In February 2014, 130 people were killed in three days resulting in Mr Yanukovych fleeing the country to take exile in Russia, and separatist rebels supported by Putin proclaiming their “republics’ in Donbas. In the following election, a pro-West minister, Mr Poroshenko, became President in 2014. Immediately after, to assert his control, Putin invaded and annexed Crimea. A worried Ukraine now became keen to join NATO for its own security and made this aspiration a part of its Constitution.
NATO has weathered many crises since its formation and was rendered almost irrelevant by Donald Trump when he threatened to pull the USA out of it. Though neither NATO nor the USA seem to have any appetite for fighting Russia to save Ukraine, the crisis has breathed new life into it. It may just end up becoming what Putin fears the most ~ a bigger, stronger and united NATO. Even countries which have always remained neutral, like Sweden and Finland, may no longer remain so.
A moratorium on NATO’s expansion was Putin’s condition for peace, and his actions may just undo this. NATO is certain to support any future Ukrainian resistance with money, arms and sanctuary, in case the war lingers, triggering many more crises with Russia. As the chasm between Russia and the West deepens, it is becoming clear that much more than a guarantee for NATO’s non-expansion, what Putin actually seeks is “nothing short of the complete dismantling of Europe’s post-Cold War security architecture and a rollback of fundamental international agreements governing states’ rights to self-determination ~ an outcome the United States and its partners and allies will never accept”, as Alexander Vindman and Dominic Cruz Bustillos wrote in Foreign Affairs.
The war is already sending shock waves throughout a Covidbattered global economy, with soaring oil prices and the possibility of supply bottlenecks, financial turmoil, still higher inflation and lower growth. Putin couldn’t care less. Russia being an oil exporter, he is not affected by higher oil prices and hopes to offset the effect of stiffer Western sanctions by finding a new major buyer in China.
Of course, Russia would suffer from loss of trade with EU which buys 27 per cent of all Russian exports ~ double that of China ~ but in future, if Russia, if blocked out of the SWIFT banking transaction system or its tech firms, face Huawei-type restrictions, it would still be able to weather the storm by relying on its domestic System for Transfer of Financial Messages and the Chinese Cross-Border Interbank Payment System.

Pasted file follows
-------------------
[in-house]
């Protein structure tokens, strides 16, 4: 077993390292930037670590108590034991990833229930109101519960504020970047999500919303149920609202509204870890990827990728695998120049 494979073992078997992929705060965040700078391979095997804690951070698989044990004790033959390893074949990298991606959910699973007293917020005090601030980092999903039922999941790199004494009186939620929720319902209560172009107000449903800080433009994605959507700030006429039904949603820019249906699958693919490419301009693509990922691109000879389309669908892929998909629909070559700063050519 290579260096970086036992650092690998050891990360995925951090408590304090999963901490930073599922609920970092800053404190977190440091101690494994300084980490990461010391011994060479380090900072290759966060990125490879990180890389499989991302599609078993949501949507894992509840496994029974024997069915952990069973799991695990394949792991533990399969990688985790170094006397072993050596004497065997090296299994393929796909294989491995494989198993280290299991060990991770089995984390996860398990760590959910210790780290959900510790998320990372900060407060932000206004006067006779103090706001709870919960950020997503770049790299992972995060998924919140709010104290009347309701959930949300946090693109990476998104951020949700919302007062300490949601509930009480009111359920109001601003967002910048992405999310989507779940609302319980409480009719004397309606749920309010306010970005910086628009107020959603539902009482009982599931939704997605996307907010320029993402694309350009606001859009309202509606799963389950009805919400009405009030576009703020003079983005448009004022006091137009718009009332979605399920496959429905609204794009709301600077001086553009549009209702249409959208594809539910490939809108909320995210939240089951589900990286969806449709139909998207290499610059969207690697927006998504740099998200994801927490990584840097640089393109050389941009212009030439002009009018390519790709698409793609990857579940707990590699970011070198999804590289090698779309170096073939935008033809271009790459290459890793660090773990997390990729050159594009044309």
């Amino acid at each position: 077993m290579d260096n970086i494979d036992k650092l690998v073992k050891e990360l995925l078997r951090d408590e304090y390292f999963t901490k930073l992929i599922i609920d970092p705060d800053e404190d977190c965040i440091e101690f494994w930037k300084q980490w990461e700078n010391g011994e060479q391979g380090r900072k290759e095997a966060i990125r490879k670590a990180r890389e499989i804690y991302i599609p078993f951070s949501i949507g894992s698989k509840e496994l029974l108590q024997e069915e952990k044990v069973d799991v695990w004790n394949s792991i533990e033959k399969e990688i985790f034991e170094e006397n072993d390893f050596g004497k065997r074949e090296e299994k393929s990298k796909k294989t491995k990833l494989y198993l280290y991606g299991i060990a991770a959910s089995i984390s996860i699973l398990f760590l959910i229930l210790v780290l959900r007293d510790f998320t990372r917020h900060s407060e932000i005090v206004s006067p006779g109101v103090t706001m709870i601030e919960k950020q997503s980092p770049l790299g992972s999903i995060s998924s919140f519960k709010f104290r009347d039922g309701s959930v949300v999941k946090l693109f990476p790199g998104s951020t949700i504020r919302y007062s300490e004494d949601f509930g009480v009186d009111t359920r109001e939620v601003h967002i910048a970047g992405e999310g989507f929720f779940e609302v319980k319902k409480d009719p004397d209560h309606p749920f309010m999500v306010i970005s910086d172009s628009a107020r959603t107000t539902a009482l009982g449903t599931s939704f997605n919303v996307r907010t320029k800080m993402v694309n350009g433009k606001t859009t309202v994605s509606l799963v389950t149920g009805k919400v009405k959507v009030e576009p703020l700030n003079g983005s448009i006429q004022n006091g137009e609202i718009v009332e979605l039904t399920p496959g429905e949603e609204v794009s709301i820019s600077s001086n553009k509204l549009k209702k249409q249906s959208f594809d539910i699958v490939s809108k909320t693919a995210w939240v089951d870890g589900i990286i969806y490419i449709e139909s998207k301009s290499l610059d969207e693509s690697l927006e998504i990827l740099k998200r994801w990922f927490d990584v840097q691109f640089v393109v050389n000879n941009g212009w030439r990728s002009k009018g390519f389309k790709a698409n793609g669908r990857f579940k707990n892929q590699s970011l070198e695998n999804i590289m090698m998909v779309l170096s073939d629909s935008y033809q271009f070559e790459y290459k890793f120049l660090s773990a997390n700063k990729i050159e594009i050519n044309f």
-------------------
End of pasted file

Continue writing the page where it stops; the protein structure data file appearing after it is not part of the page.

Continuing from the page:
But Putin cannot be oblivious of the fact that increased dependence on China also increases the risk of being a junior partner in an unequal relationship in which China views Russia more as a source of cheap materials than as a trusted ally. But more importantly, any victory in Ukraine may inspire China to become more aggressive towards Taiwan, knowing the reluctance of western nations to risk the lives of their troops for defending what they so assiduously proclaim to be right of every nation for freedom and democracy.
More ominously, a decisive Russian victory may radiate instability and uncertainty in the entire Central and Eastern Europe, imperilling the security of all Europe. The sanctions too will not be without their costs to Europe. As the former Russian President Dmitri Medvedev said, Europeans must brace for a “brave new world” in which they would be paying £2,000 per 1,000 cubic metres of gas ~ indeed, the spot prices exceeded this level in December 2021.
After the Soviet disintegration, for some time at least, Russia seemed to be settling into the global political order as “an honest partner complying with the established rules of the game”, as Andrei Kozyrev ~ Russia’s first post-Soviet foreign minister wrote in 1992, while warning that many Russians may still welcome politicians with a “vision of restoring Russia in its grandeur to the borders of the former USSR”. The prediction proved prophetic ~ an era of “muscular intervention” started with Russian invasion of Georgia in 2008, followed by Crimean annexation in 2014.
With NATO expanding right up to Russia’s door and Ukraine irrevocably out of the Russian orbit, Putin has got an excuse to “react to the Western encirclement”. It is in line with Russia’s long history of outward expansionism in order to pre-empt any external attack. As Princeton Professor Stephen Kotkin wrote in 2016, “Smaller countries on Russia’s borders are viewed less as potential friends than as potential beachheads for enemies.”
Putin’s nostalgic dream of Making Russia Great Again has led to the most serious military conflagration in Europe since World War II. Ukraine may not be the last example of this Russian expansionism, if the USA and the West, shy of engaging their hard power, fail to stand up to him. The next targets of Putin’s irredentism could well be the former Soviet republics and now NATO members ~ Estonia, Latvia and Lithuania.
(The writer is a commentator, author and academic. Opinions expressed are personal)